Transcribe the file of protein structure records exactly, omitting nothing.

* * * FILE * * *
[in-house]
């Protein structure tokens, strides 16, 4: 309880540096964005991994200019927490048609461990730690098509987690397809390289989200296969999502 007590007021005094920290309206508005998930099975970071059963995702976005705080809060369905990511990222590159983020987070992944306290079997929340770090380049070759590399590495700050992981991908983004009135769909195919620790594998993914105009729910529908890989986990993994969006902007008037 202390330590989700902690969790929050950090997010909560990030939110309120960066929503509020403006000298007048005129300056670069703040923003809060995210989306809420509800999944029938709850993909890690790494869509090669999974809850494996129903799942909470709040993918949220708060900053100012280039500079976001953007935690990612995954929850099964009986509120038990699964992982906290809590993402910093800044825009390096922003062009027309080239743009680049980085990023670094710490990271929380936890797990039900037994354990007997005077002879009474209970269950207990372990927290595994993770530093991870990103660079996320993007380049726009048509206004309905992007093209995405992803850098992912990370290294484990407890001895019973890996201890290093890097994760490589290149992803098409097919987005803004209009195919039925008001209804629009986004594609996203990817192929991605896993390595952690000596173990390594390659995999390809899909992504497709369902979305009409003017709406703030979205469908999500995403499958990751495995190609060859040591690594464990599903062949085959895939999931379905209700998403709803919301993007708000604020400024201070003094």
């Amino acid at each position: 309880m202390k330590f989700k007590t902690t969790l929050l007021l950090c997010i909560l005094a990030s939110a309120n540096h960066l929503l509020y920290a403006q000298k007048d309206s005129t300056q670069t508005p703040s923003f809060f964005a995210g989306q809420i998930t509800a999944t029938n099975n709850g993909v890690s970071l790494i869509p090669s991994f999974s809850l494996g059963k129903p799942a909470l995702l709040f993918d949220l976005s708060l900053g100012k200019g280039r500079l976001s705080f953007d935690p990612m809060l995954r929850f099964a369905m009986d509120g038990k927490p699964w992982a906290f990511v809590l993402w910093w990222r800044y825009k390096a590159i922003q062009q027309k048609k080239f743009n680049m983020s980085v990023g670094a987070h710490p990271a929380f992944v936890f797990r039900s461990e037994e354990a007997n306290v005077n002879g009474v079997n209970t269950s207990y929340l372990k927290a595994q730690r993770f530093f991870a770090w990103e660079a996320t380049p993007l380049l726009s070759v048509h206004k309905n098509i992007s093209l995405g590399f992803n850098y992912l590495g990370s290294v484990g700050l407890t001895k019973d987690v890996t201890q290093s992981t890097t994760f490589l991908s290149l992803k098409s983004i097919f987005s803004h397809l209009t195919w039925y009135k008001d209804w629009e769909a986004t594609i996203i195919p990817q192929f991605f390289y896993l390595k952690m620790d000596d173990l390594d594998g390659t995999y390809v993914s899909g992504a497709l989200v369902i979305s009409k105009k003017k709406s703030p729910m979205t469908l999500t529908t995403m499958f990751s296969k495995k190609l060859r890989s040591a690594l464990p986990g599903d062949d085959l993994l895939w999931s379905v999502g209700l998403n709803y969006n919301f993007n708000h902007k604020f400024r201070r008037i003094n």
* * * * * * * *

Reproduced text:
[in-house]
């Protein structure tokens, strides 16, 4: 309880540096964005991994200019927490048609461990730690098509987690397809390289989200296969999502 007590007021005094920290309206508005998930099975970071059963995702976005705080809060369905990511990222590159983020987070992944306290079997929340770090380049070759590399590495700050992981991908983004009135769909195919620790594998993914105009729910529908890989986990993994969006902007008037 202390330590989700902690969790929050950090997010909560990030939110309120960066929503509020403006000298007048005129300056670069703040923003809060995210989306809420509800999944029938709850993909890690790494869509090669999974809850494996129903799942909470709040993918949220708060900053100012280039500079976001953007935690990612995954929850099964009986509120038990699964992982906290809590993402910093800044825009390096922003062009027309080239743009680049980085990023670094710490990271929380936890797990039900037994354990007997005077002879009474209970269950207990372990927290595994993770530093991870990103660079996320993007380049726009048509206004309905992007093209995405992803850098992912990370290294484990407890001895019973890996201890290093890097994760490589290149992803098409097919987005803004209009195919039925008001209804629009986004594609996203990817192929991605896993390595952690000596173990390594390659995999390809899909992504497709369902979305009409003017709406703030979205469908999500995403499958990751495995190609060859040591690594464990599903062949085959895939999931379905209700998403709803919301993007708000604020400024201070003094």
């Amino acid at each position: 309880m202390k330590f989700k007590t902690t969790l929050l007021l950090c997010i909560l005094a990030s939110a309120n540096h960066l929503l509020y920290a403006q000298k007048d309206s005129t300056q670069t508005p703040s923003f809060f964005a995210g989306q809420i998930t509800a999944t029938n099975n709850g993909v890690s970071l790494i869509p090669s991994f999974s809850l494996g059963k129903p799942a909470l995702l709040f993918d949220l976005s708060l900053g100012k200019g280039r500079l976001s705080f953007d935690p990612m809060l995954r929850f099964a369905m009986d509120g038990k927490p699964w992982a906290f990511v809590l993402w910093w990222r800044y825009k390096a590159i922003q062009q027309k048609k080239f743009n680049m983020s980085v990023g670094a987070h710490p990271a929380f992944v936890f797990r039900s461990e037994e354990a007997n306290v005077n002879g009474v079997n209970t269950s207990y929340l372990k927290a595994q730690r993770f530093f991870a770090w990103e660079a996320t380049p993007l380049l726009s070759v048509h206004k309905n098509i992007s093209l995405g590399f992803n850098y992912l590495g990370s290294v484990g700050l407890t001895k019973d987690v890996t201890q290093s992981t890097t994760f490589l991908s290149l992803k098409s983004i097919f987005s803004h397809l209009t195919w039925y009135k008001d209804w629009e769909a986004t594609i996203i195919p990817q192929f991605f390289y896993l390595k952690m620790d000596d173990l390594d594998g390659t995999y390809v993914s899909g992504a497709l989200v369902i979305s009409k105009k003017k709406s703030p729910m979205t469908l999500t529908t995403m499958f990751s296969k495995k190609l060859r890989s040591a690594l464990p986990g599903d062949d085959l993994l895939w999931s379905v999502g209700l998403n709803y969006n919301f993007n708000h902007k604020f400024r201070r008037i003094n």